Little, Brown Books for Young Readers
December, 24, 2013
add to Goodreads/buy from Book Depo/or Amazon
It's time to meet your new roomie.
When East Coast native Elizabeth receives her freshman-year roommate assignment, she shoots off an e-mail to coordinate the basics: television, microwave, mini-fridge. That first note to San Franciscan Lauren sparks a series of e-mails that alters the landscape of each girl's summer -- and raises questions about how two girls who are so different will ever share a dorm room.
As the countdown to college begins, life at home becomes increasingly complex. With family relationships and childhood friendships strained by change, it suddenly seems that the only people Elizabeth and Lauren can rely on are the complicated new boys in their lives . . . and each other. Even though they've never met.
National Book Award finalist Sara Zarr and acclaimed author Tara Altebrando join forces for a novel about growing up, leaving home, and getting that one fateful e-mail that assigns your college roommate.
This is one of the times where I was really happy to have been wrong about what I expected a book was going to be about. For whatever reason, I though Roomies was an epistolary style novel. While I do love books written that way, I'm pretty thrilled Roomies wasn't.
While Elizabeth and Lauren's email exchanges are a significant part of the novel, they're not all of it. It's in all that we learn of their lives outside of their their interactions that the story really works, that it really becomes a full story. We see each girl prepare for the start of college, their different family situations, the new boys they meet -- and their struggles to figure out how that fits in with their impending departure.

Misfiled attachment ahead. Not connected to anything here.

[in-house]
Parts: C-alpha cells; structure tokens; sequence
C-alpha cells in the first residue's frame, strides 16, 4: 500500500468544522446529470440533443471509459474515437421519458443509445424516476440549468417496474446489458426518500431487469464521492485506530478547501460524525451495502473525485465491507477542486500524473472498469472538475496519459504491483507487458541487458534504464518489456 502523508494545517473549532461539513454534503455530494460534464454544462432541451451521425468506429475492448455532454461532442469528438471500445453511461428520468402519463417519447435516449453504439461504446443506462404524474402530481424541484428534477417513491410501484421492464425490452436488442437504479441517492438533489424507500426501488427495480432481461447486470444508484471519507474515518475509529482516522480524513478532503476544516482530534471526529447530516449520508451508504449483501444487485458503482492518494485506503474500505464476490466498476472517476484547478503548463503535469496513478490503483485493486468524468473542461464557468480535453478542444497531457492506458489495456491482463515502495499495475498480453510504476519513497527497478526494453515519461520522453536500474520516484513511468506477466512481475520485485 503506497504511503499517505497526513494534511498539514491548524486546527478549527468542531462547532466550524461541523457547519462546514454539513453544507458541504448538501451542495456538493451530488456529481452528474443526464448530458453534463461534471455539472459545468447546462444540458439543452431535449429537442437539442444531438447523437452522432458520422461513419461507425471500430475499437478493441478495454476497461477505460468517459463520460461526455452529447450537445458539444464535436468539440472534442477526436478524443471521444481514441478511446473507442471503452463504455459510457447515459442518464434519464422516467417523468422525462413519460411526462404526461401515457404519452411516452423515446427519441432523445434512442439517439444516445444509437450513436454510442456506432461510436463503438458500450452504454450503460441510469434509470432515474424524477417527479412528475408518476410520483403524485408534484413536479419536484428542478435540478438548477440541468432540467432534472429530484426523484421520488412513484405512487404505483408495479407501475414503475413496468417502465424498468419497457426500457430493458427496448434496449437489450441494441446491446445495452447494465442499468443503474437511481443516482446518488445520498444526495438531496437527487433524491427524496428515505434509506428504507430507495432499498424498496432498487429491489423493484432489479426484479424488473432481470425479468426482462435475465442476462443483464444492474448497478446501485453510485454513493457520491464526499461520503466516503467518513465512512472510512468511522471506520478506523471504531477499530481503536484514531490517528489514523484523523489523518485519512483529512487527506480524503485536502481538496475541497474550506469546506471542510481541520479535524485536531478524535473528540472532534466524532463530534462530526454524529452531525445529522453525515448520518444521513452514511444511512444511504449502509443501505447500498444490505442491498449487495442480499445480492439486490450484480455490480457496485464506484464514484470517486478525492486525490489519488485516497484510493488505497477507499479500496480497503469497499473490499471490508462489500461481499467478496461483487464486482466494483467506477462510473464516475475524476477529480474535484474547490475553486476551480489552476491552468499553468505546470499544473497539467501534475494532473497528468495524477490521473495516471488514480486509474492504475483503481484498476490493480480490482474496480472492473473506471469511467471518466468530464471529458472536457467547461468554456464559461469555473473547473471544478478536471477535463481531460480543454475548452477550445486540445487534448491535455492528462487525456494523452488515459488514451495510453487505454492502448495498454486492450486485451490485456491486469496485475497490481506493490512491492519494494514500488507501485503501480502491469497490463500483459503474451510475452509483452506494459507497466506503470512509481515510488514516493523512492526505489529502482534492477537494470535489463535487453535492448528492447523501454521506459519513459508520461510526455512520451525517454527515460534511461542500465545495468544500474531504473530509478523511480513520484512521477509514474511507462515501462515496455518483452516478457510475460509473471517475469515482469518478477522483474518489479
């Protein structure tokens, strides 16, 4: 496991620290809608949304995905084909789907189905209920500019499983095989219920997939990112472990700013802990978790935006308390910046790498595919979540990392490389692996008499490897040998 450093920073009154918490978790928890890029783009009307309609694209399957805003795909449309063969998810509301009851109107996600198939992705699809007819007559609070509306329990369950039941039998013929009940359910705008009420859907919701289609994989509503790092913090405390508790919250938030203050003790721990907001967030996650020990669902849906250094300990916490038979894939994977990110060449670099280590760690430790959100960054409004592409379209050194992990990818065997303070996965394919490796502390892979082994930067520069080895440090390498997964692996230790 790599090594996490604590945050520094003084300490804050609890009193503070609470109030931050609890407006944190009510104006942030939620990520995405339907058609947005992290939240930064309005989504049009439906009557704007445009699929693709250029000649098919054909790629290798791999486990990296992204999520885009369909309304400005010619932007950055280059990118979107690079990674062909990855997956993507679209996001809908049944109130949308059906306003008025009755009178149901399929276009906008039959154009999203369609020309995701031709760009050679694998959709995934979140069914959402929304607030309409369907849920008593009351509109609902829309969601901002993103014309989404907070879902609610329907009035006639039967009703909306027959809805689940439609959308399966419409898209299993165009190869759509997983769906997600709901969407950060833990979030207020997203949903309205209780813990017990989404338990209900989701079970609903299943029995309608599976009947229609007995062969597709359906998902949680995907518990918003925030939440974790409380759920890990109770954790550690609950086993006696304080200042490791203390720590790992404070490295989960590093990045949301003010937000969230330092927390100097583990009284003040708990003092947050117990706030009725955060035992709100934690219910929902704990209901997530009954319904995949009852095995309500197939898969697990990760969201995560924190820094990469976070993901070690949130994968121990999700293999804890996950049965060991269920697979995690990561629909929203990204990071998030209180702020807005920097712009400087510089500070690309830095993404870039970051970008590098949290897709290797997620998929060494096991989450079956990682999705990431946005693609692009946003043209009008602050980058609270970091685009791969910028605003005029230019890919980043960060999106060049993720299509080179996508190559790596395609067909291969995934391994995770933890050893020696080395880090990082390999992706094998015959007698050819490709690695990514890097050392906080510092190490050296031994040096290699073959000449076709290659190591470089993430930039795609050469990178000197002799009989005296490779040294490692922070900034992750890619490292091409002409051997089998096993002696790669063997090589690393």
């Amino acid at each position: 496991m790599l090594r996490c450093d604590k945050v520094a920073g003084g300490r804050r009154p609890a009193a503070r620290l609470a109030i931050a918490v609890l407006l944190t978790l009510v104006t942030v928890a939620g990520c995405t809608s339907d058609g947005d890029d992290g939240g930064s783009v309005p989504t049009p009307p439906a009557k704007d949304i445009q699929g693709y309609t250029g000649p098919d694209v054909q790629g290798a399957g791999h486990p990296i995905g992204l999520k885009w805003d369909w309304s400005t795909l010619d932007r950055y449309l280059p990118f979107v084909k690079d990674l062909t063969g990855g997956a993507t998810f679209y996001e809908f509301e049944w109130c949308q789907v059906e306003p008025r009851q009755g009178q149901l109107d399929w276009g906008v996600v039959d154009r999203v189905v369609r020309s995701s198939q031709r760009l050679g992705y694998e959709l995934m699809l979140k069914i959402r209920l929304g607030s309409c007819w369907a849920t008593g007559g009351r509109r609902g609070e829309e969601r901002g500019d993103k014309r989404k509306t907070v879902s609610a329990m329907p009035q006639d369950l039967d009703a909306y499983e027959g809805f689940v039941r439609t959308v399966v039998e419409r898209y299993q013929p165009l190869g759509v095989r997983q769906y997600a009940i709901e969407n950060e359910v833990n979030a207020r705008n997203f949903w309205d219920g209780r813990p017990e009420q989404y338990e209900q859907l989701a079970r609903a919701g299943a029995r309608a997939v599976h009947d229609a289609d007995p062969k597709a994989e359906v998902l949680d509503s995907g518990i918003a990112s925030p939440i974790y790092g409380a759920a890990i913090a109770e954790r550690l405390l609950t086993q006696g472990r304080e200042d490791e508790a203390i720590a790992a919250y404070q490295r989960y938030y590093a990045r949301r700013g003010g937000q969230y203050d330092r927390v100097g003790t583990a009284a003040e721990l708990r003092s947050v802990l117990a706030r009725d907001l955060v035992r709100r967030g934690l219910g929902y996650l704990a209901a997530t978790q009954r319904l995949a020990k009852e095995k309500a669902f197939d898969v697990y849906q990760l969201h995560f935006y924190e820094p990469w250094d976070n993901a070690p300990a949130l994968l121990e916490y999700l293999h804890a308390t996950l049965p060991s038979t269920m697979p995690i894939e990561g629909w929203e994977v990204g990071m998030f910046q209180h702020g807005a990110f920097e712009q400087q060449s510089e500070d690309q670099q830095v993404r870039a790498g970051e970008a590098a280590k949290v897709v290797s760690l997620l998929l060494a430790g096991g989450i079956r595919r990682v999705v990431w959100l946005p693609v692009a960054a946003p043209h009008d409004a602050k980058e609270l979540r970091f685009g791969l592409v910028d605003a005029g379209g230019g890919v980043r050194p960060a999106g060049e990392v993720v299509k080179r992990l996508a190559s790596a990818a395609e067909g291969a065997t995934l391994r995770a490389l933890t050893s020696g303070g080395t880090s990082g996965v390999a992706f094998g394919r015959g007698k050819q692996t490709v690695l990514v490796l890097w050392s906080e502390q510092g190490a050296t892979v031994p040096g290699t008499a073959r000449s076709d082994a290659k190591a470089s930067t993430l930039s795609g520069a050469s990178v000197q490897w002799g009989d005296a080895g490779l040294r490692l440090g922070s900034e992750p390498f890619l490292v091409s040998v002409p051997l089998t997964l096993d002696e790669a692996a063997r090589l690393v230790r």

Not only does this give a much better sense of each girl than if we were only to know them through what they chose to share in the emails, it puts the emails in a bit of a different light. We're able to see what they're holding back - from each other, from themselves, from those around them.
Elizabeth and Lauren aren't falling apart at the idea of leaving home, of starting college. They're excited and, seemingly, ready to go, but also anxious.The way Roomies focuses both on their current lives, allowing things to still happen (like new boyfriend potential, friend drama) while the lead-up to leaving home is ever-present is pretty perfect. It's not all about the girl's imminent departure, all while it is.
The things Lauren and Elizabeth experience are pretty universal (change, growth, loss, love, etc) things we've all experienced at some point, the college roommate situation is just how Altebrando and Zarr told them this time. It's a great read for all ages. You don't need to be getting your own college roomie(s) any time soon (or already have one) to enjoy Roomies and Lauren and Elizabeth's tale.
thank you to LBYR and NetGalley for my egalley for review